Montana Bighorn Sheep Hunt 2014
By: Daniel Lilja
Probably the pinnacle big game animal for most hunters is pursuing the Rocky Mountain bighorn ram. My dream for hunting these monarchs started in the early 1980’s when I began hunting mule deer in earnest in the Plains, Montana area. Many of my hunting trips were on Pat’s Knob; the mountain directly behind my house. Though I live on the north side of the mountain, most of the deer hunting was on the more open south side where big bucks liked to hang out, especially during the rut. Often I would see more sheep in this area than mule deer during those years. Though I was putting in for a sheep tag for this unit, it wouldn’t be until 2014 that I finally drew a tag.
One of the big attractions for me to hunt this mountain is the limited accessibility. Hunters have only a couple of choices to enter this area. There is a Forest Service road that goes all the way to the top of the mountain from the north side where there are communications towers and a Forest Service lookout. Hunters can drop off of the mountain in many places and hunt on down to the river. The 14 Mile Trail is a FS maintained trail and gets hunters into the middle of good sheep territory.
High on the mountain while hunting down to the river in late September.
Part of the upper section of the 14 Mile Trail during an October snow storm.
The Forest Service burned this part of the mountain a few days prior to the October snow event to improve habitat. I bumped into the FS District Ranger on the 14 Mile Trail a day before the burn and he told me that the Wild Sheep Foundation was paying for the costs associated with the burn.
On the south side of the mountain, the highway bridge commonly known as the 14 Mile Bridge, crosses the Clark Fork River and allows access to the Pat’s Knob side of the river from the bottom up. There is also a railroad bridge a couple of miles downstream that some hunters occasionally cross on foot. The other option is to park at one of the many highway pullouts along this stretch and put a boat, kayak or canoe in the river and paddle over the sheep’s side of the river. This appealed to me and was my usual way to cross when I went looking sheep. This method was also nearly the end of me. But I’ll tell that part of the story later.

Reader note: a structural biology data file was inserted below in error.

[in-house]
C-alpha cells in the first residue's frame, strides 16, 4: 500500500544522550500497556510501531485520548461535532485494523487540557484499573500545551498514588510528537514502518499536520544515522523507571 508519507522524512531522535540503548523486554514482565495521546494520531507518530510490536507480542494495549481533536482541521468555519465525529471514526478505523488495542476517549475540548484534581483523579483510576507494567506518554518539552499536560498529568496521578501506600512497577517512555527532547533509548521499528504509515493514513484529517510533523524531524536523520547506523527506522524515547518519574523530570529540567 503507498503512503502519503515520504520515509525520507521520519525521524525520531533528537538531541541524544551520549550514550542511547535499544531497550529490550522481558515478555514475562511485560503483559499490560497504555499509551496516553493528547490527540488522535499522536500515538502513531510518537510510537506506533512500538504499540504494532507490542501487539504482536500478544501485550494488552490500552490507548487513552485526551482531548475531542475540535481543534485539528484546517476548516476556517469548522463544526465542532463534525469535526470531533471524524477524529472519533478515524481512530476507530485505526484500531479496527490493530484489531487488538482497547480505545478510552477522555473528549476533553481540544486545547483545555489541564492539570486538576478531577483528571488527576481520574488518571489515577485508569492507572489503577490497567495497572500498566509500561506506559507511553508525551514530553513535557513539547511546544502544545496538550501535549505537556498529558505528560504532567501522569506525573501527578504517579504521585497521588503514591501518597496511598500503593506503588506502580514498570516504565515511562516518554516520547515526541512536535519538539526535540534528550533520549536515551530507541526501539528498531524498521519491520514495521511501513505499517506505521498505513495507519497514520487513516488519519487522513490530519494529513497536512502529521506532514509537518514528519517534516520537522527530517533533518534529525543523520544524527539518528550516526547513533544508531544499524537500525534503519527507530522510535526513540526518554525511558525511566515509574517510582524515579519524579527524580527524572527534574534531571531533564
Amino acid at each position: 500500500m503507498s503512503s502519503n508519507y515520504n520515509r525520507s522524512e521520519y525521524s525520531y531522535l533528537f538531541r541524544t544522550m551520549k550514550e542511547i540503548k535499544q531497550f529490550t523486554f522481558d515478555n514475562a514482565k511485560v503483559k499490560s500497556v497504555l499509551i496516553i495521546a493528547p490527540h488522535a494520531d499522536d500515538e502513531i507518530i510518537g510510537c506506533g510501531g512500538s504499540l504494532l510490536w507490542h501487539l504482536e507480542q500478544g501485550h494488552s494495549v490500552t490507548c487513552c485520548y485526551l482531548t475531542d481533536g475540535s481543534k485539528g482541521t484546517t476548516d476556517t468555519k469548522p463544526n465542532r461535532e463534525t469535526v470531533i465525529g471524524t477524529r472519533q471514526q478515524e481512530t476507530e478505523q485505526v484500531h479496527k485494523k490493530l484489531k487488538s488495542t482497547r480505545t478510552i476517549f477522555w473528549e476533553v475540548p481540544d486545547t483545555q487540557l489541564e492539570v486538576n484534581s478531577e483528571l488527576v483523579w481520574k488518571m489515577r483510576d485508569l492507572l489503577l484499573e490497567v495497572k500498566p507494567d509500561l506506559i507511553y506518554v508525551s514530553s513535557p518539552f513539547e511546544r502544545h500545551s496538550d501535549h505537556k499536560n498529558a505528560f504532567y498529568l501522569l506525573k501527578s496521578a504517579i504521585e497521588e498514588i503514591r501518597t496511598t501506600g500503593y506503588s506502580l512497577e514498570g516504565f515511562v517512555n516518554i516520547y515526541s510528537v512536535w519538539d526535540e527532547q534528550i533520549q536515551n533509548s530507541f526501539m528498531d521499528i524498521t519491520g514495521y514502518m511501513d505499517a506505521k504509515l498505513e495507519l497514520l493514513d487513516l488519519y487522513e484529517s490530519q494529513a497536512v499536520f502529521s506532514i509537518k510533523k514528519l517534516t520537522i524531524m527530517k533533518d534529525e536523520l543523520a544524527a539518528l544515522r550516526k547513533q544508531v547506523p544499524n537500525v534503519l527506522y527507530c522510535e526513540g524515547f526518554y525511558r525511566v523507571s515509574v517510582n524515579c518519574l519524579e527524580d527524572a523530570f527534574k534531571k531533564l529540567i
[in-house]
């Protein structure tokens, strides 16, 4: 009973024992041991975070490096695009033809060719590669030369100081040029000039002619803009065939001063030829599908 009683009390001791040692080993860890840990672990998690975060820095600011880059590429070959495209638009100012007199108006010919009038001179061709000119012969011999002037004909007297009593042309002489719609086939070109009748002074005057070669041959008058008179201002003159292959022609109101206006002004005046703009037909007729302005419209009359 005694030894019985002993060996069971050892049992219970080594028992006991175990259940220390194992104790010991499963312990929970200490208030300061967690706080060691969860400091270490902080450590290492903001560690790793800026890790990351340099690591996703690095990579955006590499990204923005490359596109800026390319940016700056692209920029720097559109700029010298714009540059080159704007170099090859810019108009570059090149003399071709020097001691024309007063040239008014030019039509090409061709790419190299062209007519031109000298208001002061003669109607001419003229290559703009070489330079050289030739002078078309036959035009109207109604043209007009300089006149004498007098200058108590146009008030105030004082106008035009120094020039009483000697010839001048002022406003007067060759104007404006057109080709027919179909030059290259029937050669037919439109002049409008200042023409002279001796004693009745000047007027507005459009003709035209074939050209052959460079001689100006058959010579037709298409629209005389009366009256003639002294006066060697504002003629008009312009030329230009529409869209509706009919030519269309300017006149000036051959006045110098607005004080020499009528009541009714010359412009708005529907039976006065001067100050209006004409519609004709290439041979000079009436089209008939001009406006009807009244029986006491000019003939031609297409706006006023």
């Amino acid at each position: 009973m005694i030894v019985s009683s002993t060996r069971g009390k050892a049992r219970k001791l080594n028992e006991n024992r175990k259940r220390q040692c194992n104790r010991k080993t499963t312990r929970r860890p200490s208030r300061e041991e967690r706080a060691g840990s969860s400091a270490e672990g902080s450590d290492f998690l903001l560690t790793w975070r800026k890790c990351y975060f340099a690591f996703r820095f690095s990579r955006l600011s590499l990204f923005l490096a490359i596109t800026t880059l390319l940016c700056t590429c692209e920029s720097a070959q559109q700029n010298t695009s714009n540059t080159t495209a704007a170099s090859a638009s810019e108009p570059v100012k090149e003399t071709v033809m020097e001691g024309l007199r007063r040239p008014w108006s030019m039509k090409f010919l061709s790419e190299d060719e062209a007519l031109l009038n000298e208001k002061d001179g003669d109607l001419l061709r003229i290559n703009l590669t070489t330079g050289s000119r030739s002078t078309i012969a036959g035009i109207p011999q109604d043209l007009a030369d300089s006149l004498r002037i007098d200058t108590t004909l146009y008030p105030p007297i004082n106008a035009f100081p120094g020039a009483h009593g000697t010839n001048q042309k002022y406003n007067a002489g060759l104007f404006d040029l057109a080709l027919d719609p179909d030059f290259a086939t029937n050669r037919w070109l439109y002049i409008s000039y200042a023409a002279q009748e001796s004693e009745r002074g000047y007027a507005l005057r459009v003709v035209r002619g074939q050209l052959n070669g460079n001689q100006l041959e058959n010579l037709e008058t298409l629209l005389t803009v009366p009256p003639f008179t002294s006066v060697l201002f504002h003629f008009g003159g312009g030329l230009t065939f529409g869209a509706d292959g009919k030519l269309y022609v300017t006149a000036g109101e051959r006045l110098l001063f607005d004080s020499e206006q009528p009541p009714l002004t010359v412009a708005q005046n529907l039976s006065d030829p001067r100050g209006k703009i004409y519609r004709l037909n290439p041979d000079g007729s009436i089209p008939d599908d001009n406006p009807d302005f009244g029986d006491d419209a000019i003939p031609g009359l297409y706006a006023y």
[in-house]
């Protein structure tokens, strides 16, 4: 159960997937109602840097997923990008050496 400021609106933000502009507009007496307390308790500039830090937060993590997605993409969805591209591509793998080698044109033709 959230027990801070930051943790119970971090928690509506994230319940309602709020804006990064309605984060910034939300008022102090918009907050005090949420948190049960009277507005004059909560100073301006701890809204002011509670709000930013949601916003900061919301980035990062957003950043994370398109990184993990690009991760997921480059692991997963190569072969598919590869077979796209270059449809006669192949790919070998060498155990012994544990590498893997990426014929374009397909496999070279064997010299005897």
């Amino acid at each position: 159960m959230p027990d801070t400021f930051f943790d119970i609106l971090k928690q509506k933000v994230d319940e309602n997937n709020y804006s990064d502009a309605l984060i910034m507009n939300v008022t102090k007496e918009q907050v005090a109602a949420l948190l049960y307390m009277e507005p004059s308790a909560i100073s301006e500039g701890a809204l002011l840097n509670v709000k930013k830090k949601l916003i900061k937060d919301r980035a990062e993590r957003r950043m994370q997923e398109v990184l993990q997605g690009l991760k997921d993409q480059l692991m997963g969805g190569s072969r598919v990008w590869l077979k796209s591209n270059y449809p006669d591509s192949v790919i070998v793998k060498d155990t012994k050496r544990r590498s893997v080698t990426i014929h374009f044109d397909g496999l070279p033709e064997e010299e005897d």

It was about a half mile downstream from this spot where I shot my ram. This is my little kayak and the lightweight 7mm-08 built on a Nesika action, Lilja #1 contour barrel, Nightforce 2.5×10 scope and McMillan stock. It weighs about 7 pounds with ammo in the magazine.
I was fortunate to have some experience hunting sheep prior to this hunt. In 1989 my wife drew a ewe tag for Pat’s Knob and she made quick work of that, hunting just one day. At that time there were more sheep on the mountain (and no wolves) and getting a ewe was easy. A year or two later I also drew a second-choice ewe tag for the Paradise herd. And in 1997 I successfully hunted a Dall ram in Alaska. But this bighorn hunt was special. Something I’d hoped would come to be for more than 30 years.
Probably because I live so close to the hunt area, I started looking for a ram in September. That and being excited about sheep hunting again. The conditions then were not favorable. It was too hot, with afternoon temperatures in the 80’s. But September soon rolled into October and I continued looking for the ram I wanted. I was hunting mostly from the bottom up now, rather than from the top down, as I had been doing when it was warmer. I was seeing sheep, but the bigger rams were elusive. Climbs of 1000-2000 feet were the norm and my 57 year old legs and lungs were working hard.
It was hot on this early October day that my son Carson and I looked for sheep.
Carson, taking a break as we climb up from the river looking for sheep early on in the season.